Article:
Anyone who has read my Front Pages knows how much I love the game of golf. What I DONT like about golf are a lot of the etiquette-based peripheral issues, mostly involving SLOW PLAY that have become so common in today's game. These days you can't play a round of golf in less than 4 or 5 hours, and usually not without a 5-10 minute wait on each tee box. It's a real problem that plagues not only the average Joe just looking to enjoy a weekend game, but also the upper echelon of players on the PGA Tour as well.
It is for this reason that most of my golf-related activity is now relegated to the driving range...I have officially become a "range rat". Not that this is a bad thing mind you. I do in fact find more relaxation practicing shots on the range and on the putting green than I do actually playing an 18 hole, 5 hour full round of golf. Of course, I do not get the satisfaction of posting a number on an actual score card, but I also don't come home hot, tired, and pissed off about the local contingent of 25 handicappers having held up play as if they were vying for a million dollar payday if they post the lowest number in their half drunk foursome.
Similarly, angling seems to be plagued by the same problem that is causing slow play on golf courses....there are just too damn many people trying to fish the well-known spots. And unlike golf, they are all in a race to get there with tower boats with tunnel hulls, now sporting outboards as high as 500 horsepower. It's downright obscene how bad the "on the water" etiquette has gotten over the last decade.
Last month I was having this conversation with Phil Blackmar...an ex-PGA Tour player, sports commentator, and local fly fisherman who is as madly obsessed with the fly casting stroke as he once was with the golf swing. Phil and I have gotten to become good friends over the past year, and have even shared the boat on one occasion. During one of our recent phone conversations, Phil remarked that he was beginning to enjoy casting as a sport more than he did actually fishing. I didn't even have to ask why....I knew. Long waits at the boat ramps, the rapidly rising cost of fuel, more anglers, fewer fish, and increasingly rude, arrogant, and often downright dangerous boat handling behavior have unfortunately all become the norm rather than the exception. It is for this reason that as I do in my golfing life, I now spend as much or more time on my casting practice course than I do on the water.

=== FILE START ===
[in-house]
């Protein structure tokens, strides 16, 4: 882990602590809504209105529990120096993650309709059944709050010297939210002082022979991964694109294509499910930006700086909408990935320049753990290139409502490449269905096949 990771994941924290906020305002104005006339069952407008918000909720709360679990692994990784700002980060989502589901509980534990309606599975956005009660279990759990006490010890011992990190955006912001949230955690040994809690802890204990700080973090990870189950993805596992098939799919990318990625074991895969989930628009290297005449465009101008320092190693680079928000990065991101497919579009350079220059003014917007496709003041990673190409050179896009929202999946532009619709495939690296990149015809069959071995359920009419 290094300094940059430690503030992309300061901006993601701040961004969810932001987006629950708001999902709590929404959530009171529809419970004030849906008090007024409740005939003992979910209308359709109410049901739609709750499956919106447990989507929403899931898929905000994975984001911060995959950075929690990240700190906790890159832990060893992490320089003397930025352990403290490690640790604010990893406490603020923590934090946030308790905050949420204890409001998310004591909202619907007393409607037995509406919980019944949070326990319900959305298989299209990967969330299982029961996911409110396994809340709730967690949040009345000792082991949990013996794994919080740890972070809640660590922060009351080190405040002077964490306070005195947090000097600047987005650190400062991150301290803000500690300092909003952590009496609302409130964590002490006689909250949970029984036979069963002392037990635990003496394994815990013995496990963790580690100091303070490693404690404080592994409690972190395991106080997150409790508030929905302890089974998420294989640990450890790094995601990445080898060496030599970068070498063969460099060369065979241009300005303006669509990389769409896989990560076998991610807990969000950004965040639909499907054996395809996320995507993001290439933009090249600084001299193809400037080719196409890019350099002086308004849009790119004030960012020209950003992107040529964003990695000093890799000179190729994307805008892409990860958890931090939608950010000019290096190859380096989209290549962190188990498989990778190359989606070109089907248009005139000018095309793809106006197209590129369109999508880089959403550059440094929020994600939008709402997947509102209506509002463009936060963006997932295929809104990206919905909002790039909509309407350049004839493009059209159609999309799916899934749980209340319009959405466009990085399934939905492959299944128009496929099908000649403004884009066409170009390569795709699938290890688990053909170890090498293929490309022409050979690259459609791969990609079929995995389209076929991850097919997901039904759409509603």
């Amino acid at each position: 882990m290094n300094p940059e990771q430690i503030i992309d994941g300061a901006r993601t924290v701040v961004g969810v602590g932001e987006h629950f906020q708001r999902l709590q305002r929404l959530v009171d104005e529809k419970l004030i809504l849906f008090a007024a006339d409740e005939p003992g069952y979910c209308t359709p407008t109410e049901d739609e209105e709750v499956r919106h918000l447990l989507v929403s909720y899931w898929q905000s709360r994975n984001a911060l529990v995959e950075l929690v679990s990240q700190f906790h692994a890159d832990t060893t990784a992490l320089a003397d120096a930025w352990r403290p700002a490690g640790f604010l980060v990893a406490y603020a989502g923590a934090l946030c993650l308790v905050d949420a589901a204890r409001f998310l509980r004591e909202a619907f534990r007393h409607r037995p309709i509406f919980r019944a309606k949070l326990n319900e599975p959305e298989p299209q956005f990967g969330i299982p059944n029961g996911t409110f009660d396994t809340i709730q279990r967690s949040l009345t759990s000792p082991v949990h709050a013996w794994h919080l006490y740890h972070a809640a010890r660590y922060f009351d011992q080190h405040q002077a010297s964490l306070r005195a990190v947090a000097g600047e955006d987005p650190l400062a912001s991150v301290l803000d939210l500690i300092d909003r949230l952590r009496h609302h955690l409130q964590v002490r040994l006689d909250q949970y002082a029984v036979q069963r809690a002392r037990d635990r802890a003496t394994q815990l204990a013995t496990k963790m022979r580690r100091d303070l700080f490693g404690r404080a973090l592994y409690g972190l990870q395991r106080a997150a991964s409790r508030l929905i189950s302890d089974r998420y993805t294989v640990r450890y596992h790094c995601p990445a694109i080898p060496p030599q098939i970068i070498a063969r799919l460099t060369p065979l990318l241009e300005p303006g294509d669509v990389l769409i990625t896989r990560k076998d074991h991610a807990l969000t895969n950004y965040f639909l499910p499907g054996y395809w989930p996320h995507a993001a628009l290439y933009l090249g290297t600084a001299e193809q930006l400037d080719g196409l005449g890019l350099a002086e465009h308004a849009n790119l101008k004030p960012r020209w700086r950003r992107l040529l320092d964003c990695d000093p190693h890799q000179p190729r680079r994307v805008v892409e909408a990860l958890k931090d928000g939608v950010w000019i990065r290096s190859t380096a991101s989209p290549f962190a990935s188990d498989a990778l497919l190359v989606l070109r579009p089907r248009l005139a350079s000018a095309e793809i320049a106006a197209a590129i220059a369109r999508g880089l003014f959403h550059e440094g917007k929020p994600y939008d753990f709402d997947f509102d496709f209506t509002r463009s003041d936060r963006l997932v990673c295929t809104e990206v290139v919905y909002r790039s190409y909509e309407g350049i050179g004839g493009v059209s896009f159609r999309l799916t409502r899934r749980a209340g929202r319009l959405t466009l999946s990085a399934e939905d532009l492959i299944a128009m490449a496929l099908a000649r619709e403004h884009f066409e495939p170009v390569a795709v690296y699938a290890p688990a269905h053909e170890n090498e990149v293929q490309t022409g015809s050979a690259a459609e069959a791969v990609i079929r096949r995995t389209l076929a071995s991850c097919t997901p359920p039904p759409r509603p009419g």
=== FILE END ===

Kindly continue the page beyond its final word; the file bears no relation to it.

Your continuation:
Of course, there is no substitute for the feeling of posting a solid number on a historic old track from the Persimmon era that you grew up playing as a kid. Just like there is no feeling like unfolding a loop over a flat rich with your own personal history, experience and memories to a tailing fish that is on the feed. It is for this reason that I will ALWAYS find a way to be on the water, but when I can't, I have found extreme enjoyment in being a fly casting "Range Rat"!
Hope you all are having a great week,